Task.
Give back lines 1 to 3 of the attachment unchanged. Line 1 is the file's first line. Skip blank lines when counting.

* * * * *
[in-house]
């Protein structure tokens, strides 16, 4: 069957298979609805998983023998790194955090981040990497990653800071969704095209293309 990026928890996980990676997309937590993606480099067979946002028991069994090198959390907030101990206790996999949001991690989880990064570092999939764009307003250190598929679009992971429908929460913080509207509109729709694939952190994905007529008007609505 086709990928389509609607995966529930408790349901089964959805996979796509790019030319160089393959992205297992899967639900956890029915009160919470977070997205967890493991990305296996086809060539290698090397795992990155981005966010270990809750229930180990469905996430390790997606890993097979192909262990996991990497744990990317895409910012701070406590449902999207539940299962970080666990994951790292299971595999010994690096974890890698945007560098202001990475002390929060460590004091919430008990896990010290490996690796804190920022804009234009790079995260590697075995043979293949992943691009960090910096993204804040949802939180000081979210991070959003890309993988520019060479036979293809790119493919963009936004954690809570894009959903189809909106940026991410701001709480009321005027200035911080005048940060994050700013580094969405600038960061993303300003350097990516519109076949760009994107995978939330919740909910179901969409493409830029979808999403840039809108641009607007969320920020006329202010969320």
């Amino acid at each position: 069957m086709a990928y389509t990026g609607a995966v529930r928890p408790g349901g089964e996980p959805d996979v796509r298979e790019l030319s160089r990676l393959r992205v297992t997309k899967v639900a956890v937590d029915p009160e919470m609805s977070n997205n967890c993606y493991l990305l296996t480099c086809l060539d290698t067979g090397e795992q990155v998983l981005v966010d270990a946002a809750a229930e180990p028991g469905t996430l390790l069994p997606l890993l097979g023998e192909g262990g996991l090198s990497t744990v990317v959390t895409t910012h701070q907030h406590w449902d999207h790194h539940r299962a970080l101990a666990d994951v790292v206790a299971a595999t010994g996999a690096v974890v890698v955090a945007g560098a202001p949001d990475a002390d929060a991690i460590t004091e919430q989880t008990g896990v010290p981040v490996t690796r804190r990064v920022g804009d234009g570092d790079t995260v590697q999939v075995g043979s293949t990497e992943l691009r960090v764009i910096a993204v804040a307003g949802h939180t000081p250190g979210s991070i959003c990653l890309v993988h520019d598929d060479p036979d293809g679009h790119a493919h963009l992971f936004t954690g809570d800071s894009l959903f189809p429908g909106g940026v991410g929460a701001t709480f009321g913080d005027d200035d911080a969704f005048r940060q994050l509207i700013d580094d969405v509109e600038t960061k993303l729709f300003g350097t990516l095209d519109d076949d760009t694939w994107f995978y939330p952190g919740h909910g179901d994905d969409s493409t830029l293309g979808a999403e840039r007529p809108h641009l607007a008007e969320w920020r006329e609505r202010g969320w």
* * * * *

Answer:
[in-house]
């Protein structure tokens, strides 16, 4: 069957298979609805998983023998790194955090981040990497990653800071969704095209293309 990026928890996980990676997309937590993606480099067979946002028991069994090198959390907030101990206790996999949001991690989880990064570092999939764009307003250190598929679009992971429908929460913080509207509109729709694939952190994905007529008007609505 086709990928389509609607995966529930408790349901089964959805996979796509790019030319160089393959992205297992899967639900956890029915009160919470977070997205967890493991990305296996086809060539290698090397795992990155981005966010270990809750229930180990469905996430390790997606890993097979192909262990996991990497744990990317895409910012701070406590449902999207539940299962970080666990994951790292299971595999010994690096974890890698945007560098202001990475002390929060460590004091919430008990896990010290490996690796804190920022804009234009790079995260590697075995043979293949992943691009960090910096993204804040949802939180000081979210991070959003890309993988520019060479036979293809790119493919963009936004954690809570894009959903189809909106940026991410701001709480009321005027200035911080005048940060994050700013580094969405600038960061993303300003350097990516519109076949760009994107995978939330919740909910179901969409493409830029979808999403840039809108641009607007969320920020006329202010969320």
């Amino acid at each position: 069957m086709a990928y389509t990026g609607a995966v529930r928890p408790g349901g089964e996980p959805d996979v796509r298979e790019l030319s160089r990676l393959r992205v297992t997309k899967v639900a956890v937590d029915p009160e919470m609805s977070n997205n967890c993606y493991l990305l296996t480099c086809l060539d290698t067979g090397e795992q990155v998983l981005v966010d270990a946002a809750a229930e180990p028991g469905t996430l390790l069994p997606l890993l097979g023998e192909g262990g996991l090198s990497t744990v990317v959390t895409t910012h701070q907030h406590w449902d999207h790194h539940r299962a970080l101990a666990d994951v790292v206790a299971a595999t010994g996999a690096v974890v890698v955090a945007g560098a202001p949001d990475a002390d929060a991690i460590t004091e919430q989880t008990g896990v010290p981040v490996t690796r804190r990064v920022g804009d234009g570092d790079t995260v590697q999939v075995g043979s293949t990497e992943l691009r960090v764009i910096a993204v804040a307003g949802h939180t000081p250190g979210s991070i959003c990653l890309v993988h520019d598929d060479p036979d293809g679009h790119a493919h963009l992971f936004t954690g809570d800071s894009l959903f189809p429908g909106g940026v991410g929460a701001t709480f009321g913080d005027d200035d911080a969704f005048r940060q994050l509207i700013d580094d969405v509109e600038t960061k993303l729709f300003g350097t990516l095209d519109d076949d760009t694939w994107f995978y939330p952190g919740h909910g179901d994905d969409s493409t830029l293309g979808a999403e840039r007529p809108h641009l607007a008007e969320w920020r006329e609505r202010g969320w």